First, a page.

Wayfinding our future.

As I continue in my role here at the Barnes Foundation, I’ve found many people asking about when we’ll see technology and innovation start to appear — there’s a certain expectation that all of this is coming and is the priority from the outset. While it is a key thing we’re thinking about, there are bigger challenges in visitor experience that need to be solved first starting with how visitors approach our physical site, enter the building, and flow throughout.

Week one for an architecture geek? Getting a tour of the Barnes “lightbox” on the roof of the building.

I should pause here and give you some context about me. Did you know I’m an architecture geek of such intensity that I arrange travel plans — including speaking engagements — around buildings to see along the way? That may sound a little tame, so let me give this greater clarity. I was one of those students who got out of Architecture 101 and backpacked across Europe to see every edifice in Kostof; this included a determination to find/stay in every Le Corbusier building possible, pilgrimages and overnight trains to places people have never heard of, later in life trips to Brasilia, etc. Not kidding; I’m one of those people.

With that perspective, can you imagine what an absolute privilege it is to come to work every day in one of the world’s most interesting and beautiful contemporary buildings? I am lucky. Not only is this an amazing structure, but there are key members still on staff who work to manage the building who’ve been here since the building phase. There’s a lot of institutional knowlege about the history and why decisions were made.

How we orient visitors to the building through future signage is top of mind. Standing at the corner of 20th and the Parkway, a current lack of exterior signage means it’s often difficult to identify the institution to visitors.

Upon my arrival, the most compelling series of conversations was with staff directly responsible for the building about how visitors had been using it. In some cases, how we thought visitors would use the building is different than how they actually use the building. We’ve got clear “desire paths” at work; unexpected challenges to solve in how people find the building, enter, get tickets, check coats, use services, and move from place to place. We are at a perfect juncture to solve some of these challenges because we’ve lived in the building just long enough — four years — to understand how it works for visitors.

I worked in a building like this one for years and we lamented the steps/hill as barrier to entry. One thing I’ve come to realize is that visitors have gotten used to this type of building and while the steps are a barrier they are a clear indication of where to go. In a contemporary structure, like the Barnes, the visual language is very different and there’s no prior formula to help people along.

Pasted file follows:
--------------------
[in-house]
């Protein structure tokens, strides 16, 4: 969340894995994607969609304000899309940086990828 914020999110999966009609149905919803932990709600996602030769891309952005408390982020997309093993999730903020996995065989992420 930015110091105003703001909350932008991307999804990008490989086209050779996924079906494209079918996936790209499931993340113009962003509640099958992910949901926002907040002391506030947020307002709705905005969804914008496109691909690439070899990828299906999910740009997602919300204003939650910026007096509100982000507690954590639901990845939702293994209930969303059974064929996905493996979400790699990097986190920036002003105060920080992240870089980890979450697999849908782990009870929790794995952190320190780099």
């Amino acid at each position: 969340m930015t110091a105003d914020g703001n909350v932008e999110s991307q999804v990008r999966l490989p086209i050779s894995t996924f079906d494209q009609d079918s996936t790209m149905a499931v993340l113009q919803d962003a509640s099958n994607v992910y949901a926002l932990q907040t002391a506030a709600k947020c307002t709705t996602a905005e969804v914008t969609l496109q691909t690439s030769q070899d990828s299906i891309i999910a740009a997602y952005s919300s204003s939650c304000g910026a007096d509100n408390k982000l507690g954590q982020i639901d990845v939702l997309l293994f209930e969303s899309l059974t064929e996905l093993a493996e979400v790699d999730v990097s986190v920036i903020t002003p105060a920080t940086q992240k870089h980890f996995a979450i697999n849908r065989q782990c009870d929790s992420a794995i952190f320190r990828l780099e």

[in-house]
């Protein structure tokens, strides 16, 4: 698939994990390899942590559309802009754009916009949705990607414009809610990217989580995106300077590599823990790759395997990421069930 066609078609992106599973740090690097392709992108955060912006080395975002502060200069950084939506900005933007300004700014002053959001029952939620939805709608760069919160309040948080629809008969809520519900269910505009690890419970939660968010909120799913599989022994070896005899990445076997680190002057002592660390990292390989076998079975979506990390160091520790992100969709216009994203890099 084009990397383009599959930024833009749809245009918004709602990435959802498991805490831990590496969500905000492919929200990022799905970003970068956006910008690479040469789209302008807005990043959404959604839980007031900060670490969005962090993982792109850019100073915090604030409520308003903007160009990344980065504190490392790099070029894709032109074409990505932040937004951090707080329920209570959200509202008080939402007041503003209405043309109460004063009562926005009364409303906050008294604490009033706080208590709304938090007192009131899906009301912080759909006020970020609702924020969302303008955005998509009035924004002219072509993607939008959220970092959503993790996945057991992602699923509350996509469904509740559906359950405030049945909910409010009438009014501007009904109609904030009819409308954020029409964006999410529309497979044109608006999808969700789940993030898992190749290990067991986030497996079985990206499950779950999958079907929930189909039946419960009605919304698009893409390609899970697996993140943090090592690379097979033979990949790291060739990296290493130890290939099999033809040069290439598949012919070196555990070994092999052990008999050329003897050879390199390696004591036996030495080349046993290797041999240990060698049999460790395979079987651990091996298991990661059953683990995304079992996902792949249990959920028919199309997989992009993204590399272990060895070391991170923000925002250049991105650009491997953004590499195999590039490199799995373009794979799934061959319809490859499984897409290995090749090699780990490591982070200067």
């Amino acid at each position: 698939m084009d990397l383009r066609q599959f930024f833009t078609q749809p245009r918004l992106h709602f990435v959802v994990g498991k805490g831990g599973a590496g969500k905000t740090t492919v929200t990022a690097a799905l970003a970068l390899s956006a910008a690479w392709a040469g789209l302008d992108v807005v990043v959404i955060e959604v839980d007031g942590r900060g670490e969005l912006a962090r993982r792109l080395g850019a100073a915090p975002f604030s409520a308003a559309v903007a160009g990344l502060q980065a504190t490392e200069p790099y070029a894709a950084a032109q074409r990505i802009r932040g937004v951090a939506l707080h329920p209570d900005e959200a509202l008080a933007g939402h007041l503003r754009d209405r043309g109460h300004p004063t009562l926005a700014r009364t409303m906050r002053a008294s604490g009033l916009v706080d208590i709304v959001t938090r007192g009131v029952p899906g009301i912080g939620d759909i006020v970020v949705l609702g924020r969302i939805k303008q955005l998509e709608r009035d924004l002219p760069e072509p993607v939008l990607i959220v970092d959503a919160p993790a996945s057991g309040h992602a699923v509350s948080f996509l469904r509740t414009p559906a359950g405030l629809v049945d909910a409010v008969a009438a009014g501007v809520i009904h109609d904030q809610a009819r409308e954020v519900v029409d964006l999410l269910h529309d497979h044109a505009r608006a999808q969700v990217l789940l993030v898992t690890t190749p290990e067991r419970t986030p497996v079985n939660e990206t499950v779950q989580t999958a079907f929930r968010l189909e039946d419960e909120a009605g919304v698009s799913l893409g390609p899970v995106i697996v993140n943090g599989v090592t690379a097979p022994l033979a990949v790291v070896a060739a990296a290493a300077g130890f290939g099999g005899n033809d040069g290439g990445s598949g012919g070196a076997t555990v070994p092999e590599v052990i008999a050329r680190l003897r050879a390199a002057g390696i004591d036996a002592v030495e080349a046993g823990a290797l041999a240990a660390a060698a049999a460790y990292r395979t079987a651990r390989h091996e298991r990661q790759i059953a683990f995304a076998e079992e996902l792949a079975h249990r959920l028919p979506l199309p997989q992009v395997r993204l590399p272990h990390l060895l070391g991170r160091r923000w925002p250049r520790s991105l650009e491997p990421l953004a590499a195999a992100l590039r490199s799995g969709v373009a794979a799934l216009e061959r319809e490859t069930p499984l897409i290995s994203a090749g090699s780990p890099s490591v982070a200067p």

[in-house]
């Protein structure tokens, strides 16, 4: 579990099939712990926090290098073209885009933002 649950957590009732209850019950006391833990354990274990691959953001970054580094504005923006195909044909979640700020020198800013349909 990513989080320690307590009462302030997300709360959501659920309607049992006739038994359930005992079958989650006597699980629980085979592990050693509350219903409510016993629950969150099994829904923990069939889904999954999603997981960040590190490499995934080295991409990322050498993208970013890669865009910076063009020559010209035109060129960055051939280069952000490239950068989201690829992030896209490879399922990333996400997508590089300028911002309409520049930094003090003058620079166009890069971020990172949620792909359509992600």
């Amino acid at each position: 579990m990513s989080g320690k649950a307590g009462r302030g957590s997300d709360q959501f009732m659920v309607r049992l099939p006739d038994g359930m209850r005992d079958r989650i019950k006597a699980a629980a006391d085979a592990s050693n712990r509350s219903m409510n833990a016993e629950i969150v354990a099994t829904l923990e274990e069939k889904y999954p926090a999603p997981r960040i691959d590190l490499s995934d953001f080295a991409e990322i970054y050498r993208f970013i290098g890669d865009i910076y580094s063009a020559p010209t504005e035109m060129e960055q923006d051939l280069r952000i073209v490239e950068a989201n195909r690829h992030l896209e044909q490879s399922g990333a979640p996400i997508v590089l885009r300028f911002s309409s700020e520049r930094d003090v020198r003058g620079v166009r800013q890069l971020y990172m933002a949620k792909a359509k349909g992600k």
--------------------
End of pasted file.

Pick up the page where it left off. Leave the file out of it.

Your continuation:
Exterior identification, wayfinding, and flow are all top of mind and a key part of our strategic plan. What was fascinating to me is that staff is in total alignment about what the issues are given how they’ve seen the building used. However, while we agree on exactly what they are, we actually differ quite a bit in how to resolve them.

Identification, signage, and pedestrian traffic are not the easiest things to solve. In some cases we can pilot changes to flow, but, often, the changes that may be required are larger ones that may be costly. These are the kinds of things where you don’t often get a second shot. So, where you’ve seen me taking shortcuts in other projects, this is one of those places where we felt fundamental investment prior to moving forward was the best route. As such, Arup has been retained to come in for a traffic flow assessment.

The Arup team — Margaret and Eric — heading off to do visitor traffic flow observation.

The Arup team — Eric Rivers and Margaret Newman — have been onsite listening to staff and completing observation over both normal and busy days. I’m pretty excited to be working with Eric again. When we brought Arup in for planning at Brooklyn, we had a very similar situation where staff were aligned on the issues, but not how to fix them. It was through that project, that Eric made recommendations some of us thought “would never work,” but as we started to implement we found those ideas did work and worked well. I think the entire BKM crew would say that the Arup work on the visitor experience project was some of the most rewarding and lasting of the entire project.

It was clear to us at the Barnes that investing in this way would give us a good foundation moving forward. We believe there are many instances where we can fundamentally improve the identification of the building and the flow of visitors throughout the facility. We expect to get Arup’s recommendations at the end of August and you’ll start hearing a bit more from me about specific challenges and how we plan to address them.